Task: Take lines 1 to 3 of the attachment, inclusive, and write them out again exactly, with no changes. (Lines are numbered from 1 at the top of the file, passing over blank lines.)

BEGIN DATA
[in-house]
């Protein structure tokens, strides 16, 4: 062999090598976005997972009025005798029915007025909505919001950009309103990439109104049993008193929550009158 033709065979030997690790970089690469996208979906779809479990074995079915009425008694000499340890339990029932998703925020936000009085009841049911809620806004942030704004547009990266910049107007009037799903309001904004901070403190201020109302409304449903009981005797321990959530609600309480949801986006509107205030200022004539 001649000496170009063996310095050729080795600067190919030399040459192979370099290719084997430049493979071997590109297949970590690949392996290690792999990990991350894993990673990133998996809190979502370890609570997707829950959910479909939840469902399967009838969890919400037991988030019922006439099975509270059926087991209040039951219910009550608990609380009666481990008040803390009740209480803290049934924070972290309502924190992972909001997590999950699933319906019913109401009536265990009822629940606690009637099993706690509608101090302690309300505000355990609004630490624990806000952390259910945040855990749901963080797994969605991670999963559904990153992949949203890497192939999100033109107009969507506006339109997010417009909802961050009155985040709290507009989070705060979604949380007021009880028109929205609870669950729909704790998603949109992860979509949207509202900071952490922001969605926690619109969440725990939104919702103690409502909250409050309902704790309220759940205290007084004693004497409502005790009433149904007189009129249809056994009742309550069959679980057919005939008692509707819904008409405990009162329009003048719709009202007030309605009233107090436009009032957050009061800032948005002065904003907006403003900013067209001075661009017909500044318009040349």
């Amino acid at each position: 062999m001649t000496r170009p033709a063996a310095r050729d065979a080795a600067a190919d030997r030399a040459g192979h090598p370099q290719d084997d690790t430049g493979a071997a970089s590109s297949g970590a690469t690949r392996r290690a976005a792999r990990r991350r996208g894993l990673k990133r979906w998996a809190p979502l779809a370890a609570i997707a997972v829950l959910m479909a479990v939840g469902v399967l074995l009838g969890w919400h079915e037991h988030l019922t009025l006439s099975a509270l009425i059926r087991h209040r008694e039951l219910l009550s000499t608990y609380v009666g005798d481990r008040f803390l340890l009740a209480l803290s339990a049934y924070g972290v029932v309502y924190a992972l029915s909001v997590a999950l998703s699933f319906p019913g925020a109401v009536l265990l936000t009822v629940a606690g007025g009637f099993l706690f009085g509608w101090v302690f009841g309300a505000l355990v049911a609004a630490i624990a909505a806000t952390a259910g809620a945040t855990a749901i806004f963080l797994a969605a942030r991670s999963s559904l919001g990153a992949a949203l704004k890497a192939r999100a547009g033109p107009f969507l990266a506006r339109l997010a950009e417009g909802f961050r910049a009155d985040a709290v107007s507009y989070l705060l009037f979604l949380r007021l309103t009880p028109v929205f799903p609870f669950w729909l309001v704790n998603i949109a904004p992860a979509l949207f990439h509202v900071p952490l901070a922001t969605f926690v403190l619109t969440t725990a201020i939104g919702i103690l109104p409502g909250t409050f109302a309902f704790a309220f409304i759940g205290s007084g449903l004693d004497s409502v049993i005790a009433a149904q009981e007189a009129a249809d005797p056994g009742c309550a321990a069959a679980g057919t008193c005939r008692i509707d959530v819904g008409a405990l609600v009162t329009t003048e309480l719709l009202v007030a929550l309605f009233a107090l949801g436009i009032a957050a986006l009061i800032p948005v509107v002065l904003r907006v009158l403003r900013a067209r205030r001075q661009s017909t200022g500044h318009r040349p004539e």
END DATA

[in-house]
């Protein structure tokens, strides 16, 4: 062999090598976005997972009025005798029915007025909505919001950009309103990439109104049993008193929550009158 033709065979030997690790970089690469996208979906779809479990074995079915009425008694000499340890339990029932998703925020936000009085009841049911809620806004942030704004547009990266910049107007009037799903309001904004901070403190201020109302409304449903009981005797321990959530609600309480949801986006509107205030200022004539 001649000496170009063996310095050729080795600067190919030399040459192979370099290719084997430049493979071997590109297949970590690949392996290690792999990990991350894993990673990133998996809190979502370890609570997707829950959910479909939840469902399967009838969890919400037991988030019922006439099975509270059926087991209040039951219910009550608990609380009666481990008040803390009740209480803290049934924070972290309502924190992972909001997590999950699933319906019913109401009536265990009822629940606690009637099993706690509608101090302690309300505000355990609004630490624990806000952390259910945040855990749901963080797994969605991670999963559904990153992949949203890497192939999100033109107009969507506006339109997010417009909802961050009155985040709290507009989070705060979604949380007021009880028109929205609870669950729909704790998603949109992860979509949207509202900071952490922001969605926690619109969440725990939104919702103690409502909250409050309902704790309220759940205290007084004693004497409502005790009433149904007189009129249809056994009742309550069959679980057919005939008692509707819904008409405990009162329009003048719709009202007030309605009233107090436009009032957050009061800032948005002065904003907006403003900013067209001075661009017909500044318009040349």
């Amino acid at each position: 062999m001649t000496r170009p033709a063996a310095r050729d065979a080795a600067a190919d030997r030399a040459g192979h090598p370099q290719d084997d690790t430049g493979a071997a970089s590109s297949g970590a690469t690949r392996r290690a976005a792999r990990r991350r996208g894993l990673k990133r979906w998996a809190p979502l779809a370890a609570i997707a997972v829950l959910m479909a479990v939840g469902v399967l074995l009838g969890w919400h079915e037991h988030l019922t009025l006439s099975a509270l009425i059926r087991h209040r008694e039951l219910l009550s000499t608990y609380v009666g005798d481990r008040f803390l340890l009740a209480l803290s339990a049934y924070g972290v029932v309502y924190a992972l029915s909001v997590a999950l998703s699933f319906p019913g925020a109401v009536l265990l936000t009822v629940a606690g007025g009637f099993l706690f009085g509608w101090v302690f009841g309300a505000l355990v049911a609004a630490i624990a909505a806000t952390a259910g809620a945040t855990a749901i806004f963080l797994a969605a942030r991670s999963s559904l919001g990153a992949a949203l704004k890497a192939r999100a547009g033109p107009f969507l990266a506006r339109l997010a950009e417009g909802f961050r910049a009155d985040a709290v107007s507009y989070l705060l009037f979604l949380r007021l309103t009880p028109v929205f799903p609870f669950w729909l309001v704790n998603i949109a904004p992860a979509l949207f990439h509202v900071p952490l901070a922001t969605f926690v403190l619109t969440t725990a201020i939104g919702i103690l109104p409502g909250t409050f109302a309902f704790a309220f409304i759940g205290s007084g449903l004693d004497s409502v049993i005790a009433a149904q009981e007189a009129a249809d005797p056994g009742c309550a321990a069959a679980g057919t008193c005939r008692i509707d959530v819904g008409a405990l609600v009162t329009t003048e309480l719709l009202v007030a929550l309605f009233a107090l949801g436009i009032a957050a986006l009061i800032p948005v509107v002065l904003r907006v009158l403003r900013a067209r205030r001075q661009s017909t200022g500044h318009r040349p004539e």